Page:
"My child, who art thou, and what art thou doing there?" She answered,
"I am a poor girl, and am rinsing yarn."
Then the King felt pity for her, and as he saw that she was very beautiful, he said,
"Will you go with me?"
"Oh yes, with all my heart," answered she; and she felt very glad to be out of the way of her mother and sister.
So she stepped into the coach and went off with the King; and when they reached his castle the wedding was celebrated with great splendour, as the little men in the wood had foretold.
At the end of a year the young Queen had a son; and as the step-mother had heard of her great good fortune she came with her daughter to the castle, as if merely to pay the King and Queen a visit. One day, when the King had gone out, and when nobody was about, the bad woman took the Queen by the head, and her daughter took her by the heels, and dragged her out of bed, and threw her out of the window into a stream that flowed beneath it. Then the old woman put her ugly daughter in the bed, and covered her up to her chin. When the King came back, and wanted to talk to his wife a little, the old woman cried,
"Stop, stop! she is sleeping nicely; she must be kept quiet to-day."
The King dreamt of nothing wrong, and came again the next morning; and as he spoke to his wife, and she answered him, there jumped each time out of her mouth a toad instead of the piece of gold as heretofore. Then he asked why that should be, and the old woman said it was because of her great weakness, and that it would pass away.
But in the night, the boy who slept in the kitchen saw how something in the likeness of a duck swam up the gutter, and said,—
But there was no answer. Then it said,
So the kitchen-boy answered,
It asked again,
And he answered,
Then the duck took the shape of the Queen and went to the child, and gave him to drink, smoothed his little bed, covered him up again, and then, in the likeness of a duck, swam back down the gutter. In this way she came two nights, and on the third she said to the kitchen-boy,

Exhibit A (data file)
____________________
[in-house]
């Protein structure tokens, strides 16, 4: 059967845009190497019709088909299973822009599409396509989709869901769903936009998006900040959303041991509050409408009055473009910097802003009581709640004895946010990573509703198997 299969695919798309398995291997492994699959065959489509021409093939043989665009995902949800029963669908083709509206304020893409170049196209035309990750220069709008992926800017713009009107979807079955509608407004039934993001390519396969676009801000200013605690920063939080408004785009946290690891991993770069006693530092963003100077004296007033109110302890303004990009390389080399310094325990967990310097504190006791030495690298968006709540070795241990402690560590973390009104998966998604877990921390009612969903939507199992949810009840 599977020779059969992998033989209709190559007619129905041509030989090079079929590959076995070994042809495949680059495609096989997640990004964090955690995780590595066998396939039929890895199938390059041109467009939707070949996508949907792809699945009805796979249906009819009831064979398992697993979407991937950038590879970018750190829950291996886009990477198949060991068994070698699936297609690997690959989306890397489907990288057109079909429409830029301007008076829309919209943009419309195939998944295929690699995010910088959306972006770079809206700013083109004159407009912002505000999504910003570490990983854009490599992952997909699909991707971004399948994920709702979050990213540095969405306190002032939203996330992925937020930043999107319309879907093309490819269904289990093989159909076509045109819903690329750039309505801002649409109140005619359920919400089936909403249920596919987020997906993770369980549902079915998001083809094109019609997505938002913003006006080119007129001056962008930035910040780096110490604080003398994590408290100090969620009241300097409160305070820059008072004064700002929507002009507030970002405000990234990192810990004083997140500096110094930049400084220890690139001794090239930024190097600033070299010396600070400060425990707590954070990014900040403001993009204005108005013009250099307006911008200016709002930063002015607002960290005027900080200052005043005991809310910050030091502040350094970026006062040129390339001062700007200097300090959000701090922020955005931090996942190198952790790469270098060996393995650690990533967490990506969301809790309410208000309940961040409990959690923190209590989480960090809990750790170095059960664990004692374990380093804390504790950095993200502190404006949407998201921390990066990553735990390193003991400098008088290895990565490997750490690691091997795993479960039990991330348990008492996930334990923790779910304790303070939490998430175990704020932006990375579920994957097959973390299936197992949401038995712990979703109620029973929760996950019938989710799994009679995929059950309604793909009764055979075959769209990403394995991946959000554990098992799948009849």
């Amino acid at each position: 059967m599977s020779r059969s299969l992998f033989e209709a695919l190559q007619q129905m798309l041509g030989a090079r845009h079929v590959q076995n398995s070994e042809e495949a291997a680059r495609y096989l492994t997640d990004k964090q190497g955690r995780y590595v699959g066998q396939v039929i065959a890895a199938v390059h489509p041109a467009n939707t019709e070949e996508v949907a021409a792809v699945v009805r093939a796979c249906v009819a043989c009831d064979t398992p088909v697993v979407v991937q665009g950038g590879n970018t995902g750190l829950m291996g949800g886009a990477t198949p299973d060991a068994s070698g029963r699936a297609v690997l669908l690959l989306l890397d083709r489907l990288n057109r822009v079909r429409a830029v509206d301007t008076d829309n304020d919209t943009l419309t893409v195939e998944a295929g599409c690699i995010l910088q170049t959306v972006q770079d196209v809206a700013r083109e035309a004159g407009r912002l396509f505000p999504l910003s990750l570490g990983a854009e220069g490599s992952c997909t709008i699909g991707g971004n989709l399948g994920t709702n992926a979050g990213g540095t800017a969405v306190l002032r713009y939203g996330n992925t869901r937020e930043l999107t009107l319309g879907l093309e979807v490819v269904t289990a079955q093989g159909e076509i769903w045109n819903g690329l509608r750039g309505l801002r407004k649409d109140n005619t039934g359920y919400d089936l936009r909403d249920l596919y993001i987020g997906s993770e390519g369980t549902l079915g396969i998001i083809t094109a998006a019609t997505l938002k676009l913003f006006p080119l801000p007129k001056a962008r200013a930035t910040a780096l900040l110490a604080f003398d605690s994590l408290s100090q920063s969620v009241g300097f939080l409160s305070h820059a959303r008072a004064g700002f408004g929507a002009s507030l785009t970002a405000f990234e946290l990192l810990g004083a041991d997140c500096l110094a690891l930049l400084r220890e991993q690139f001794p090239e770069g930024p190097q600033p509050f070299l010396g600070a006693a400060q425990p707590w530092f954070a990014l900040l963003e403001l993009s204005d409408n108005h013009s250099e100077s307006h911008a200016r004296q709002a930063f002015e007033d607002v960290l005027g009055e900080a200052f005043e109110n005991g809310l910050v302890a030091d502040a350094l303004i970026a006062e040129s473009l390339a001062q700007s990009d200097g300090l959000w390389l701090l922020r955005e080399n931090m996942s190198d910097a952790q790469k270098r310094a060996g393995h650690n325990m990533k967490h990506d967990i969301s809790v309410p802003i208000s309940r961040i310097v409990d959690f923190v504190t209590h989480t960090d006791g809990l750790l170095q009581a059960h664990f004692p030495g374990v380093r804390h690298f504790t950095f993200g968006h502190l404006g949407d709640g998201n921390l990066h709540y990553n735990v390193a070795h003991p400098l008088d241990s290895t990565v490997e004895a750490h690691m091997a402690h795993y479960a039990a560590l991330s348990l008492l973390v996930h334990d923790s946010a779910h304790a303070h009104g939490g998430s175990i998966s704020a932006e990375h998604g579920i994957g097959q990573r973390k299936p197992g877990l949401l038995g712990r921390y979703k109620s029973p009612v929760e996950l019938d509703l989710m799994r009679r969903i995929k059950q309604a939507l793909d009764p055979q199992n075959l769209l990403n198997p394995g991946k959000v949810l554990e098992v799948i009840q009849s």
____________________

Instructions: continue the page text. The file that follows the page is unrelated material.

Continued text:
"Go and tell the King to brandish his sword three times over me on the threshold!"
Then the kitchen-boy ran and told the King, and he came with his sword and brandished it three times over the duck, and at the third time his wife stood before him living, and hearty, and sound, as she had been before.
The King was greatly rejoiced, but he hid the Queen in a chamber until the Sunday came when the child was to be baptized. And after the baptism he said,
"What does that person deserve who drags another out of bed and throws him in the water?"
And the old woman answered,
"No better than to be put into a cask with iron nails in it, and to be rolled in it down the hill into the water."
Then said the King,
"You have spoken your own sentence;" and he ordered a cask to be fetched, and the old woman and her daughter were put into it, and the top hammered down, and the cask was rolled down the hill into the river.
Notes: This fairy tale collection contains 52 of the Grimm's fairy tales.
This new Dover edition, first published in 1963, is an unabridged republication of the work first published by Macmillan and Company in 1886.
Author: Jacob and Wilhelm Grimm
Translator: Lucy Crane
Published: 1963 (1886)
Publisher: Dover Publications, New York (Macmillan & Co, London)